There is a thriving and bustling Asian community in Brick Lane and the surrounding areas – I wonder whether we think too much as to why there is a larger Asian population in certain parts of London?! In any case; race and diversity are important areas we all need to address. I wonder, at a time when the nation is divided, the L.G.B.T.Q.I.A. Asian population feels more divided and ignored than most”.

I will explore improvements, racial integration and a new movement later but, right now, a look back at Queercore’s foundations:

Beginning in the mid-1980s, most notably in Toronto but with origins elsewhere, an underground culture was formed by a revolutionary group of self-proclaimed “queers” who were less concerned about mainstream acceptance of their sexuality and more geared toward creating unconventional spaces where they could be themselves. Places where, essentially, one could be gay without liking stereotypical “gay things.”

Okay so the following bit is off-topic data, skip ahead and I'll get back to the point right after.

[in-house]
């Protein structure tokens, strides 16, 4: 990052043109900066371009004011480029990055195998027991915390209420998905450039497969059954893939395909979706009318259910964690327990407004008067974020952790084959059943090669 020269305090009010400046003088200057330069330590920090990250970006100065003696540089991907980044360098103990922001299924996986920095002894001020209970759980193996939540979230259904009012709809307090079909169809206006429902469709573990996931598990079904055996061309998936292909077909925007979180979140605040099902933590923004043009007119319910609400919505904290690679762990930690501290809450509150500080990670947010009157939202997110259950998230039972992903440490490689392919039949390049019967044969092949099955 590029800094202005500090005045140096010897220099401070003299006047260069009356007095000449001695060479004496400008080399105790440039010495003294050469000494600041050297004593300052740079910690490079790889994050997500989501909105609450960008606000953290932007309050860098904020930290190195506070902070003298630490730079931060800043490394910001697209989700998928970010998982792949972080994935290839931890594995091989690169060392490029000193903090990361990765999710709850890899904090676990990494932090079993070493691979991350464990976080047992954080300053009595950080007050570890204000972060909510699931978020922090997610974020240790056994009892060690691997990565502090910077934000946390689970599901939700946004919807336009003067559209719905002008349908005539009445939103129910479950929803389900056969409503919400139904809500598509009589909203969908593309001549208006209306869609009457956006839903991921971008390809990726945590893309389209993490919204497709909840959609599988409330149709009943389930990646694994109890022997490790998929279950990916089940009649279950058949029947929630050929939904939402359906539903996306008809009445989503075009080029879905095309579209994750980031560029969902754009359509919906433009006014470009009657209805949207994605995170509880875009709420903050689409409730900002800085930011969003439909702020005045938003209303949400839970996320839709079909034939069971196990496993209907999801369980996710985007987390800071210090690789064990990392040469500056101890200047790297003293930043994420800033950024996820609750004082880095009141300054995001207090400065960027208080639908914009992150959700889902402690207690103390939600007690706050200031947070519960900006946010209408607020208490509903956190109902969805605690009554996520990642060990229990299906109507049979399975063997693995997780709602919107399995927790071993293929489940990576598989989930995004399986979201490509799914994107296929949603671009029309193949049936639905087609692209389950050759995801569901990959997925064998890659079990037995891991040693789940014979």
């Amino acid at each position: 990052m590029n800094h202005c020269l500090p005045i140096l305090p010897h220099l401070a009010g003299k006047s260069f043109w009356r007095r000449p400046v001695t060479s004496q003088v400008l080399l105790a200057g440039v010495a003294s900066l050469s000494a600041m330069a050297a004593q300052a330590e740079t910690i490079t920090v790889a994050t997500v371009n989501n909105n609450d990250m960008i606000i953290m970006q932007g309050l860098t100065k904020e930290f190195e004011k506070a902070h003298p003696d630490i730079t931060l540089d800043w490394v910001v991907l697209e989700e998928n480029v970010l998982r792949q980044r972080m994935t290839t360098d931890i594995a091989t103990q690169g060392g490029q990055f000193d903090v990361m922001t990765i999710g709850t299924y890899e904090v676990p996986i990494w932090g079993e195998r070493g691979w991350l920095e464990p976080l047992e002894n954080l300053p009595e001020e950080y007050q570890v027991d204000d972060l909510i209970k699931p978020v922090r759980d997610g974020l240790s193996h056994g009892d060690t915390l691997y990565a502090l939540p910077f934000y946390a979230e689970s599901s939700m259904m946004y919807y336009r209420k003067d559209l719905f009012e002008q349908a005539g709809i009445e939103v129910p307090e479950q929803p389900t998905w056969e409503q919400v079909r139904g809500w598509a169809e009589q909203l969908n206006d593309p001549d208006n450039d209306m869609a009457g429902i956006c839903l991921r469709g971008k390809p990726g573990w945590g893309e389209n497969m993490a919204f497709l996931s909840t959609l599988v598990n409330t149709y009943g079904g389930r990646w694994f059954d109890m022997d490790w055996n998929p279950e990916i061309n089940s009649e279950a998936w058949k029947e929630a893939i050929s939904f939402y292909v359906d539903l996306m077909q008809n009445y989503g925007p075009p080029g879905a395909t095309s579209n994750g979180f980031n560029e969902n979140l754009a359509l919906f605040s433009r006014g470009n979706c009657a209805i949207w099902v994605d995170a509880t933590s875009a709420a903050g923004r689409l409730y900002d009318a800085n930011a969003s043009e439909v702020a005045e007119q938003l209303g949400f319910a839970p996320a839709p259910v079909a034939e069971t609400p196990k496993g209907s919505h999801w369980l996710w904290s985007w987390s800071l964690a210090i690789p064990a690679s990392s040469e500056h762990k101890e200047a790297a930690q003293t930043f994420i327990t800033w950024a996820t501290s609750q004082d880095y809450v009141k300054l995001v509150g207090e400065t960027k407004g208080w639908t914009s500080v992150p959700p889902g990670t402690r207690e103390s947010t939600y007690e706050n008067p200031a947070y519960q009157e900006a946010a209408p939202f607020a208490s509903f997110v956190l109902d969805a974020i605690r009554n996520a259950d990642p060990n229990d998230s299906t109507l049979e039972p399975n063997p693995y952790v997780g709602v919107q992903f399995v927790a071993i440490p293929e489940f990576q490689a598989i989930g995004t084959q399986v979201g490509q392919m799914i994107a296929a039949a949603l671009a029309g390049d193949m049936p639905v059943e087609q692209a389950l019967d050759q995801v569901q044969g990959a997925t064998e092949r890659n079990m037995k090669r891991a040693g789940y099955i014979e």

IMAGE CREDIT: Getty Images

...Queer Nation, which was birthed in 1990 as a militant response to LGBTQ prejudice, demanded equal rights for gays and lesbians, which, like other LGBTQ activist groups, could eventually be viewed as an assimilation into mainstream society, and thus, capitalism. This was an ideology that queercore wanted to distance itself from.

But by the ‘80s, punk had changed to a more hardcore sound and the once inclusive counter-culture suddenly became filled with homophobia, sexism and “macho punks”.